Bep / Jimmy Carl Black

Hamburger Midnight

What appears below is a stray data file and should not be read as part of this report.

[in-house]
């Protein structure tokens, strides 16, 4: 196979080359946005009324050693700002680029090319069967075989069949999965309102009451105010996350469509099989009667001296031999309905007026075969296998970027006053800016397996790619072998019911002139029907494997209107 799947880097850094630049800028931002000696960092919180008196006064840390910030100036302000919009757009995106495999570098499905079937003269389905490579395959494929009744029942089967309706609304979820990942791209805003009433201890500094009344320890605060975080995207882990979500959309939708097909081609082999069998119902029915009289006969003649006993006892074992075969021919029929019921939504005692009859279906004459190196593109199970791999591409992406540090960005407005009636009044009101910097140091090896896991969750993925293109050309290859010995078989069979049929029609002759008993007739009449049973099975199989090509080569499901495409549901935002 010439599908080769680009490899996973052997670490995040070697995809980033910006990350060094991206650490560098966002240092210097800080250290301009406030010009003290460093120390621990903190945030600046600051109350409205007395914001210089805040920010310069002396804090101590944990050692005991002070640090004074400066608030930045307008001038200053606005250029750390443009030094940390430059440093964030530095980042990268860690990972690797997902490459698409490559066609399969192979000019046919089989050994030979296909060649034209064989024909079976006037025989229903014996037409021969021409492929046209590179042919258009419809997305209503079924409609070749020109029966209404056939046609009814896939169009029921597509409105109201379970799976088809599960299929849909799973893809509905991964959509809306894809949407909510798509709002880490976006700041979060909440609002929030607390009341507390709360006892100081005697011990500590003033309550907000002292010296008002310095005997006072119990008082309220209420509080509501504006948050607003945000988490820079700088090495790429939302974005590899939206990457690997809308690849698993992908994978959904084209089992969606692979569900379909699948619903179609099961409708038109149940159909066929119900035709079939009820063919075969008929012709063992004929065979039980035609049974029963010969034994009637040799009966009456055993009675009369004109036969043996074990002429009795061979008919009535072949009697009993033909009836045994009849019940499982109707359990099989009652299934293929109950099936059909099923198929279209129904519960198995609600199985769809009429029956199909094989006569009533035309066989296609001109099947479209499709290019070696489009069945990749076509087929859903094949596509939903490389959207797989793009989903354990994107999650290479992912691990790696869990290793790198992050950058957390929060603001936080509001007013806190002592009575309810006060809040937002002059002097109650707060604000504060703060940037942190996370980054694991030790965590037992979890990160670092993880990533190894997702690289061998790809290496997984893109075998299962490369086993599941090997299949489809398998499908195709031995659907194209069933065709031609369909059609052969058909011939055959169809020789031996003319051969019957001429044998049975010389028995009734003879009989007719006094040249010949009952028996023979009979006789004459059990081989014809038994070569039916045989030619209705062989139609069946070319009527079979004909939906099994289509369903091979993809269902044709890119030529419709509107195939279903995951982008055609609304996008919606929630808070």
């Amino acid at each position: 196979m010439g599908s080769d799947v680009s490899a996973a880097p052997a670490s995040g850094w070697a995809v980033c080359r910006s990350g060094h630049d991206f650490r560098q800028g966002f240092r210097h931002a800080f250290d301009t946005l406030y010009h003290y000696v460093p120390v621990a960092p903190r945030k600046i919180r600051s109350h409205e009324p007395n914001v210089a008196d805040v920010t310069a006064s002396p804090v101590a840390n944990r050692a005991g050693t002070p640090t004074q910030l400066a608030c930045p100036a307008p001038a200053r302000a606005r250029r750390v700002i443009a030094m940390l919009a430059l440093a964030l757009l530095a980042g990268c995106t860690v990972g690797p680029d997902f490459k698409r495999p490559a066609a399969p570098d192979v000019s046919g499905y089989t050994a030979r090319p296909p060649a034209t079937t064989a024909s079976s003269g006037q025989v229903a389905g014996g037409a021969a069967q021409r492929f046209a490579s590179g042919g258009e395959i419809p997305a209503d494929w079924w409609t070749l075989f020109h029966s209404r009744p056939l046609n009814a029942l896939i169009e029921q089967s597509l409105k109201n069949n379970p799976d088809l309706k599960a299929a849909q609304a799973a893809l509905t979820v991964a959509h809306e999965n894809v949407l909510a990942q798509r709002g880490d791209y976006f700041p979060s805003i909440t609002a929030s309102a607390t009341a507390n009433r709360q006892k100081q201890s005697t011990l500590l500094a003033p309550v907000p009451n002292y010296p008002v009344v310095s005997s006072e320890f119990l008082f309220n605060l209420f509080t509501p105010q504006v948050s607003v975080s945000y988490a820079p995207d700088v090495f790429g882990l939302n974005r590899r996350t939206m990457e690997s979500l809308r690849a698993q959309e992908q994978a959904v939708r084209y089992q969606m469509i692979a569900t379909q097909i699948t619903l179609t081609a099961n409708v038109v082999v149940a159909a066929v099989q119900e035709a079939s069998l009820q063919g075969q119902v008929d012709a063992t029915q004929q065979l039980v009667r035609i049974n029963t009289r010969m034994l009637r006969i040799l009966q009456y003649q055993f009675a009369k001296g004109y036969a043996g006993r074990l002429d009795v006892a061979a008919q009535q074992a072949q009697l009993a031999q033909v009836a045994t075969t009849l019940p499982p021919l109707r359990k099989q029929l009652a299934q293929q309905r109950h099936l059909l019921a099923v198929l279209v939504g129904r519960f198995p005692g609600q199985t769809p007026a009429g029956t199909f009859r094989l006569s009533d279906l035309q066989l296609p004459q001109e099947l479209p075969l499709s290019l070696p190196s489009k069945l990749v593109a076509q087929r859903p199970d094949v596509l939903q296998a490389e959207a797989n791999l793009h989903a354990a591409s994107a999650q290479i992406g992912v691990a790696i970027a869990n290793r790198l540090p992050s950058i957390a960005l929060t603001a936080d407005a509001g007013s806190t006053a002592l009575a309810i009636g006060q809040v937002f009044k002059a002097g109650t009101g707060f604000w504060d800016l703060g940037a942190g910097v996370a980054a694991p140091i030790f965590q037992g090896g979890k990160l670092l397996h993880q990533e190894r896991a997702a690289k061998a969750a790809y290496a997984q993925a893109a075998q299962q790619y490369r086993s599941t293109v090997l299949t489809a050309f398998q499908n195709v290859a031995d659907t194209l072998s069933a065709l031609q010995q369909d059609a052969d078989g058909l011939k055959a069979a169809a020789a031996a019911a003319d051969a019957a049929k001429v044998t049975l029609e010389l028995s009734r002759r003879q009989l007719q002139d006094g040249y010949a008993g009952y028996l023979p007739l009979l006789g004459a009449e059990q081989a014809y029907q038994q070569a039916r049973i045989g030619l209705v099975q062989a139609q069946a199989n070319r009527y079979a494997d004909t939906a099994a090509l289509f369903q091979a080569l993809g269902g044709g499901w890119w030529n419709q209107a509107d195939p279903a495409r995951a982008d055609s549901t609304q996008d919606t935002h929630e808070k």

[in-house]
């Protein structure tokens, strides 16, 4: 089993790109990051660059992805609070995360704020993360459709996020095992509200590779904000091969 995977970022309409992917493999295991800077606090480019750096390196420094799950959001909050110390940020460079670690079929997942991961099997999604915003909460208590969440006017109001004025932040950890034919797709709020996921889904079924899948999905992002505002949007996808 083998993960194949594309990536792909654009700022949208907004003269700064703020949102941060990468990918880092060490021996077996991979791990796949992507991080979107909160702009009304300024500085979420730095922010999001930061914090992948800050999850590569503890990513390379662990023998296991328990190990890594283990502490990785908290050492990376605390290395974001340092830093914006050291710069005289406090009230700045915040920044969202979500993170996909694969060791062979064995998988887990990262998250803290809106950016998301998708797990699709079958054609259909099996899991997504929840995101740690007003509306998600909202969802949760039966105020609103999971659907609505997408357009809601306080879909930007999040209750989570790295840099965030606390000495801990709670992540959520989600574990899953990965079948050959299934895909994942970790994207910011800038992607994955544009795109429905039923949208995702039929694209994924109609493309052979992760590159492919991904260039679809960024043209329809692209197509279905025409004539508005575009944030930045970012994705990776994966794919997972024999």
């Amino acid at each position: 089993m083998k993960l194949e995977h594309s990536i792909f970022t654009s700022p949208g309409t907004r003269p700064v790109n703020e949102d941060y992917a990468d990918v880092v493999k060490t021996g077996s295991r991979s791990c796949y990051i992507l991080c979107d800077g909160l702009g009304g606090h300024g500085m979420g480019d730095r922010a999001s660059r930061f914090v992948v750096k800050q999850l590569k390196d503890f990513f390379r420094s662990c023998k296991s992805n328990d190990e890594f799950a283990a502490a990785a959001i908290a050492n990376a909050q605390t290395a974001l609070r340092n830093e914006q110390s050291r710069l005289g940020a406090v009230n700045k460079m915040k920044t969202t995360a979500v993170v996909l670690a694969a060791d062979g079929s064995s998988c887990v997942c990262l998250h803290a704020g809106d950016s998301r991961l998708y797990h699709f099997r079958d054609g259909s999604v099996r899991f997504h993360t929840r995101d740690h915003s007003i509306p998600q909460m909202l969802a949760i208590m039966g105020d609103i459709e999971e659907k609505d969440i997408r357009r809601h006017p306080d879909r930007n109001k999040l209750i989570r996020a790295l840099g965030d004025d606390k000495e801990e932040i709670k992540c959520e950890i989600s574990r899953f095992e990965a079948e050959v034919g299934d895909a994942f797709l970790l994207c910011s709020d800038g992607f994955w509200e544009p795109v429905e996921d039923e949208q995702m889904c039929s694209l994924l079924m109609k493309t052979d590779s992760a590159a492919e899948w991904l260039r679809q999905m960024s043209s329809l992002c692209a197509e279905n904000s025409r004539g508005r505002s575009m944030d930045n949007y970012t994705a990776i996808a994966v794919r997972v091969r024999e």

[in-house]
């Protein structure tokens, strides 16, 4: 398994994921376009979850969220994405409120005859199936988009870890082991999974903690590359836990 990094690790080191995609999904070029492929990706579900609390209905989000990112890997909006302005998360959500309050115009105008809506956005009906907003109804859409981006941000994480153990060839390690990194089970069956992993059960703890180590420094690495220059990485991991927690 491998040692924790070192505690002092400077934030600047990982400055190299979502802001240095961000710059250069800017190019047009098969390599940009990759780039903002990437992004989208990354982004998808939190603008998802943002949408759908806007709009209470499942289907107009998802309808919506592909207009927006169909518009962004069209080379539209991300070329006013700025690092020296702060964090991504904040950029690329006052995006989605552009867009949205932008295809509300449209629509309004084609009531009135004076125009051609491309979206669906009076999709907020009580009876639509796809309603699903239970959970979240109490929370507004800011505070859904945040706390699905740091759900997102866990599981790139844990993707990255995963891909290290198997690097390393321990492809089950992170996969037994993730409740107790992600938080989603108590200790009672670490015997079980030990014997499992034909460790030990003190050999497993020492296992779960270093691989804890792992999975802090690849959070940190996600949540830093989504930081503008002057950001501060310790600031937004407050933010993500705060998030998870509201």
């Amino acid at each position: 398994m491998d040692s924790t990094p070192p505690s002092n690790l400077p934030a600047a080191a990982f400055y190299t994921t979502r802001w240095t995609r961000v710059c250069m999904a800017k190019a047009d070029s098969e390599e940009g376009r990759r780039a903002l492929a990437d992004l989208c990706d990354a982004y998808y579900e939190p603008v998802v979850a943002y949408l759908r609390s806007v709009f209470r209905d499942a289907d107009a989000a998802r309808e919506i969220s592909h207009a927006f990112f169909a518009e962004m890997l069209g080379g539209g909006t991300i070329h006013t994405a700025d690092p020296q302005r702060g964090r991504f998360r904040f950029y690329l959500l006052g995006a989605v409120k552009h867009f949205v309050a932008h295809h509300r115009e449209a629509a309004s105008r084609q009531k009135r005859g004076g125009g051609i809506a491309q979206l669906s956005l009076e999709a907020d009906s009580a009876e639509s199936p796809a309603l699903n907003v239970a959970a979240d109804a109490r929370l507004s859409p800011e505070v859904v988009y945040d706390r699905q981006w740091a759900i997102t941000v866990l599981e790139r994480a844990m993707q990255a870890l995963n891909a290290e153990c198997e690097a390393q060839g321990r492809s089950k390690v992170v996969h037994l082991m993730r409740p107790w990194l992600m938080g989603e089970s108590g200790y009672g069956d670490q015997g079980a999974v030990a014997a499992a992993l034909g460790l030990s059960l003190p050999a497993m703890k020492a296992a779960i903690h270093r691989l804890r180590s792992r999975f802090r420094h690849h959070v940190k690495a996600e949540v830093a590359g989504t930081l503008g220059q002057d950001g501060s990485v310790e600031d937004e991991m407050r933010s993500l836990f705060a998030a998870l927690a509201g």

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Hamburger Midnight represents the recording and performing reunion of Jimmy Carl Black and Roy Estrada, in other words a grafting of roots from the original Mothers of Invention. While Black has been actively playing music ever since he started in the '50s, Estrada apparently laid off the bass for quite a few years, some of which he spent incarcerated. The third member of the triumvirate that created this recording is Mike Pini, a British bluesman who has been active since the mid-'60s. Unfortunately, the cover of the record doesn't mention any of their names above and beyond the B.E.P. acronym; those in-the-know will figure out the deal from the cartoon drawing on the front, but that won't help the many unfamiliar listeners who would find this CD appealing. The first bite of this Hamburger Midnight is tasty: a cover version of the neglected Cream tune "Politician" that is incorrectly listed as "Political Man" in the credits. Pini shows he is able to provide electric guitar with the kind of strong psychedelic edge associated with Eric Clapton's Cream and Blind Faith days. Elsewhere, many of the same guitarists who appealed to Clapton also seem to be providing inspiration for Pini, including Freddie King and Hubert Sumlin. Some of these references come off as a bit arbitrary, however, such as a cover of the King instrumental "Hideaway." Musicians as good as the ones involved here can play this type of material all night, but not every track here is as sublime as a medley of two Howlin' Wolf songs in which a superb mix, Pini's tasty licks, and Black's awesome vocal stand up alongside the original recording. "On the Road Again," a hit for Canned Heat that was based on the Skip James song style, is a great choice, sped up slightly and again mixed with natty style. The title tune is presented as some kind of a trippy medley in which conversation, crowd and street noises, and a stoned singalong of "Don't Bogart That Joint" turn up. More of this kind of silliness might have livened up the proceedings, particularly in moments when such a heavy dose of blues-rock gets boring. "Enron Blues" closes the album so perfectly it leaves regret in its wake, regret that Black and Estrada didn't get into more sarcastic political material, as it suits the jamming and is altogether more lively than the classic covers. Pini's original numbers also expand the harmonies and mood in a positive way, but wind up being a bit too different, standing out like something stranded that doesn't quite fit in.

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